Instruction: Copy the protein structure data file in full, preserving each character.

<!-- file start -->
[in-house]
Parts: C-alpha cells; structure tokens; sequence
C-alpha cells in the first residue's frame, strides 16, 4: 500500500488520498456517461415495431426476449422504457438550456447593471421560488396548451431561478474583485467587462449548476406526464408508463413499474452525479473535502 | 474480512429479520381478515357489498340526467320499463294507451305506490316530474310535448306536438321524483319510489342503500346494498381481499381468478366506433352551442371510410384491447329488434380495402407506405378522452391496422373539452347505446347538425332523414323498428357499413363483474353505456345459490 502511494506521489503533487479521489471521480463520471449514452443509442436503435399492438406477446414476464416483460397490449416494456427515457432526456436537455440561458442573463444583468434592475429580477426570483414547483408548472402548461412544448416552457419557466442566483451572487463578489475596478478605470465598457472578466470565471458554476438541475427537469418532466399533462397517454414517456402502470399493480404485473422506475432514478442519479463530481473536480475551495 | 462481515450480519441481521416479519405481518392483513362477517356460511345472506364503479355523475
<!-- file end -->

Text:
[in-house]
Parts: C-alpha cells; structure tokens; sequence
C-alpha cells in the first residue's frame, strides 16, 4: 500500500488520498456517461415495431426476449422504457438550456447593471421560488396548451431561478474583485467587462449548476406526464408508463413499474452525479473535502 | 474480512429479520381478515357489498340526467320499463294507451305506490316530474310535448306536438321524483319510489342503500346494498381481499381468478366506433352551442371510410384491447329488434380495402407506405378522452391496422373539452347505446347538425332523414323498428357499413363483474353505456345459490 502511494506521489503533487479521489471521480463520471449514452443509442436503435399492438406477446414476464416483460397490449416494456427515457432526456436537455440561458442573463444583468434592475429580477426570483414547483408548472402548461412544448416552457419557466442566483451572487463578489475596478478605470465598457472578466470565471458554476438541475427537469418532466399533462397517454414517456402502470399493480404485473422506475432514478442519479463530481473536480475551495 | 462481515450480519441481521416479519405481518392483513362477517356460511345472506364503479355523475